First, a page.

The Intellectual Property Law Server

Welcome, Guest. Please Login or Register.
Jul 18th, 2019, 11:27am

Forums Forums Help Help Search Search Members Members Calendar Calendar Login Login Register Register
   Intellectual Property Forums
  
  
Assignments and Licenses
(Moderators: Forum Admin, JimIvey, JSonnabend)
   Patent Apprasal
« Previous topic | Next topic »
Pages: 1  Reply Reply Send Topic Send Topic Print Print
   Author  Topic: Patent Apprasal  (Read 821 times)
jim
Newbie
*




   


Posts: 3
Patent Apprasal
« on: Sep 27th, 2007, 3:51pm »
Quote Quote Modify Modify

How would one determine a value of a patent when asked if the patent is for sale?
The patent in question is designed to protect structures such as residential, commercial and mobile homes from complete wipe outs in the event of a major hurricane strike.
The product has been tested by a leading engineering university and has been in practical use throughout Florida, N. Carolina and La. since 1998.
Any suggestions would be helpfull, thanks  Smiley
IP Logged
patent_type
Junior Member
**




   


Posts: 81
Re: Patent Apprasal
« Reply #1 on: Sep 27th, 2007, 5:49pm »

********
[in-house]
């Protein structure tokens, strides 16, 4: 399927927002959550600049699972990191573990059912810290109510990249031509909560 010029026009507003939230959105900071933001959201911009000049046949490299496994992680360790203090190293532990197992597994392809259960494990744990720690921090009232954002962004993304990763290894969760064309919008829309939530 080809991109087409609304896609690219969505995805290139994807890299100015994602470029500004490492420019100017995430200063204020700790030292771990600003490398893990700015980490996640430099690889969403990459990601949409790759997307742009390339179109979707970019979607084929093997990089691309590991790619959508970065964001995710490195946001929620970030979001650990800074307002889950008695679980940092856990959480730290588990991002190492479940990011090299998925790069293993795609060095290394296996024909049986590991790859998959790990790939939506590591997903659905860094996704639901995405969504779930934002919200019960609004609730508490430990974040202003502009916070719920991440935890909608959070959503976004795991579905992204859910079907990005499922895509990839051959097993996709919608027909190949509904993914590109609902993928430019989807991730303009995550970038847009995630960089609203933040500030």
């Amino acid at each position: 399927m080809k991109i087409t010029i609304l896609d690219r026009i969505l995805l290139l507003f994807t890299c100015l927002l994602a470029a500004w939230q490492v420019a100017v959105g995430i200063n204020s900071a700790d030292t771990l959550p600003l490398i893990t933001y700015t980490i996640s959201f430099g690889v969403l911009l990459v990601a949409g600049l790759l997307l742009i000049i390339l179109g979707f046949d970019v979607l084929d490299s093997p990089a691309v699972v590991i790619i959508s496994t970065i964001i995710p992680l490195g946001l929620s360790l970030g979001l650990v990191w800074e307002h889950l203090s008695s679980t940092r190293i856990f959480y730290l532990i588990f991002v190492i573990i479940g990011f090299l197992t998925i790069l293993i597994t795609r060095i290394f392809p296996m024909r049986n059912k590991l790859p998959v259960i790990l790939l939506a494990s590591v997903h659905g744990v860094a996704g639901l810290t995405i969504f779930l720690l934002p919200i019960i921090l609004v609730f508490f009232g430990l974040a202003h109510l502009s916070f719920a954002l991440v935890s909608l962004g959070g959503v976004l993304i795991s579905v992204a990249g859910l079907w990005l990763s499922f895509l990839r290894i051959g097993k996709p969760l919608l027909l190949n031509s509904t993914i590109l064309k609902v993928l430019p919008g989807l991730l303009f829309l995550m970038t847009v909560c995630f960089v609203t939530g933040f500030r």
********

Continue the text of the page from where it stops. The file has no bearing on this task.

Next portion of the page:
Quote Quote Modify Modify

Financial organizations do this a lot.  Here are some links that might provide additional info:
 
http://www.aicpa.org/pubs/jofa/nov2004/cromley.htm  
 
http://www.patenthawk.com/valuation.htm  
 
http://www.patentvaluepredictor.com/home.asp?Unique=9272007185446  
 
http://www.firstprincipals.com/
 
I don't vouch for or know anything about any of those sites, but they may have helpful info.  Or they may not.  But Google thought they may be on point.
IP Logged
Wiscagent
Full Member
***




   


Posts: 843
Re: Patent Apprasal
« Reply #2 on: Sep 28th, 2007, 8:32am »
Quote Quote Modify Modify

A few approaches:
 
  i)  Try to sell the rights and see what offers you can get.
 
 ii)  You wrote "The product has been tested by a leading engineering university and has been in practical use ..."  If by 'practical' use you mean that the patented invention has been in commercial use, that moves the analysis from speculation towards calculation.  
 
If you can estimate the current sales and profit, and make reasonable projections on future sales and profit; those data can be compared to estimates for an alternative approach that does not infringe the patent.  Those are some of the steps that should be included in the analysis.  Also of course a legal opinion on the enforceability of the patent, and the potential costs and risks of litigation are important factors.
 
iii)  If the patented invention has not yet been in commercial use then you might be able to divine the patent’s value by analyzing a similar product.
 
 iv)  Tea leaves and Ouija boards; they’re are as useful as an analysis that lacks significant data inputs.
IP Logged

Richard Tanzer
Patent Agent
Pages: 1  Reply Reply Send Topic Send Topic Print Print

« Previous topic | Next topic »
Powered by YaBB 1 Gold - SP 1.3.2!
Forum software copyright © 2000-2004 Yet another Bulletin Board